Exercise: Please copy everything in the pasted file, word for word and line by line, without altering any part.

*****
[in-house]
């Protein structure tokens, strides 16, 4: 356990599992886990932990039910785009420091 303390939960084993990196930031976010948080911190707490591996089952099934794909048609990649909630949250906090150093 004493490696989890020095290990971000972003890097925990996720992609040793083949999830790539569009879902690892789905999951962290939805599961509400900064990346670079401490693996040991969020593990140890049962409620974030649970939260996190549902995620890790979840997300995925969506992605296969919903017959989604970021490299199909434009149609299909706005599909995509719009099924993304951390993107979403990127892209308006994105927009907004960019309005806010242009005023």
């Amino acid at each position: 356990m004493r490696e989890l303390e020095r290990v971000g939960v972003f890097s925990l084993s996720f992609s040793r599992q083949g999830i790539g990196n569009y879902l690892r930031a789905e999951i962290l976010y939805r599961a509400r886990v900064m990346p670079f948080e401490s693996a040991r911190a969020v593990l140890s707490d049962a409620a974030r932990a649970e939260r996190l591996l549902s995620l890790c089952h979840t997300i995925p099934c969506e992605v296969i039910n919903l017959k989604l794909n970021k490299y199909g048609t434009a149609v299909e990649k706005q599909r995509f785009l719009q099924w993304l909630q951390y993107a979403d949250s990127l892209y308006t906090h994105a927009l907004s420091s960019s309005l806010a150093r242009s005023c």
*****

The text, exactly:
[in-house]
């Protein structure tokens, strides 16, 4: 356990599992886990932990039910785009420091 303390939960084993990196930031976010948080911190707490591996089952099934794909048609990649909630949250906090150093 004493490696989890020095290990971000972003890097925990996720992609040793083949999830790539569009879902690892789905999951962290939805599961509400900064990346670079401490693996040991969020593990140890049962409620974030649970939260996190549902995620890790979840997300995925969506992605296969919903017959989604970021490299199909434009149609299909706005599909995509719009099924993304951390993107979403990127892209308006994105927009907004960019309005806010242009005023």
């Amino acid at each position: 356990m004493r490696e989890l303390e020095r290990v971000g939960v972003f890097s925990l084993s996720f992609s040793r599992q083949g999830i790539g990196n569009y879902l690892r930031a789905e999951i962290l976010y939805r599961a509400r886990v900064m990346p670079f948080e401490s693996a040991r911190a969020v593990l140890s707490d049962a409620a974030r932990a649970e939260r996190l591996l549902s995620l890790c089952h979840t997300i995925p099934c969506e992605v296969i039910n919903l017959k989604l794909n970021k490299y199909g048609t434009a149609v299909e990649k706005q599909r995509f785009l719009q099924w993304l909630q951390y993107a979403d949250s990127l892209y308006t906090h994105a927009l907004s420091s960019s309005l806010a150093r242009s005023c």